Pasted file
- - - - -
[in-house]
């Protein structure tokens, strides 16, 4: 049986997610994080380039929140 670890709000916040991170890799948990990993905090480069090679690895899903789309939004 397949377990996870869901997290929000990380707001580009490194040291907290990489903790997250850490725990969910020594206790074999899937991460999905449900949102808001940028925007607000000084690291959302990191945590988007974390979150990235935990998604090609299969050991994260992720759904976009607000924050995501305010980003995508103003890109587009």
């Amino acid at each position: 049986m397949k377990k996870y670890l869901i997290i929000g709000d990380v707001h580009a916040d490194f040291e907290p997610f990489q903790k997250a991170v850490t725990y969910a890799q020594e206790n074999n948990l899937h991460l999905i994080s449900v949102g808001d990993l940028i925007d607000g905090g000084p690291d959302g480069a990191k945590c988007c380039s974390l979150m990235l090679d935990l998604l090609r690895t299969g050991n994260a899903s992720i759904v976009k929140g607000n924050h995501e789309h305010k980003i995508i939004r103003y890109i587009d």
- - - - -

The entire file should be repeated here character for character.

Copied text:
[in-house]
């Protein structure tokens, strides 16, 4: 049986997610994080380039929140 670890709000916040991170890799948990990993905090480069090679690895899903789309939004 397949377990996870869901997290929000990380707001580009490194040291907290990489903790997250850490725990969910020594206790074999899937991460999905449900949102808001940028925007607000000084690291959302990191945590988007974390979150990235935990998604090609299969050991994260992720759904976009607000924050995501305010980003995508103003890109587009």
């Amino acid at each position: 049986m397949k377990k996870y670890l869901i997290i929000g709000d990380v707001h580009a916040d490194f040291e907290p997610f990489q903790k997250a991170v850490t725990y969910a890799q020594e206790n074999n948990l899937h991460l999905i994080s449900v949102g808001d990993l940028i925007d607000g905090g000084p690291d959302g480069a990191k945590c988007c380039s974390l979150m990235l090679d935990l998604l090609r690895t299969g050991n994260a899903s992720i759904v976009k929140g607000n924050h995501e789309h305010k980003i995508i939004r103003y890109i587009d």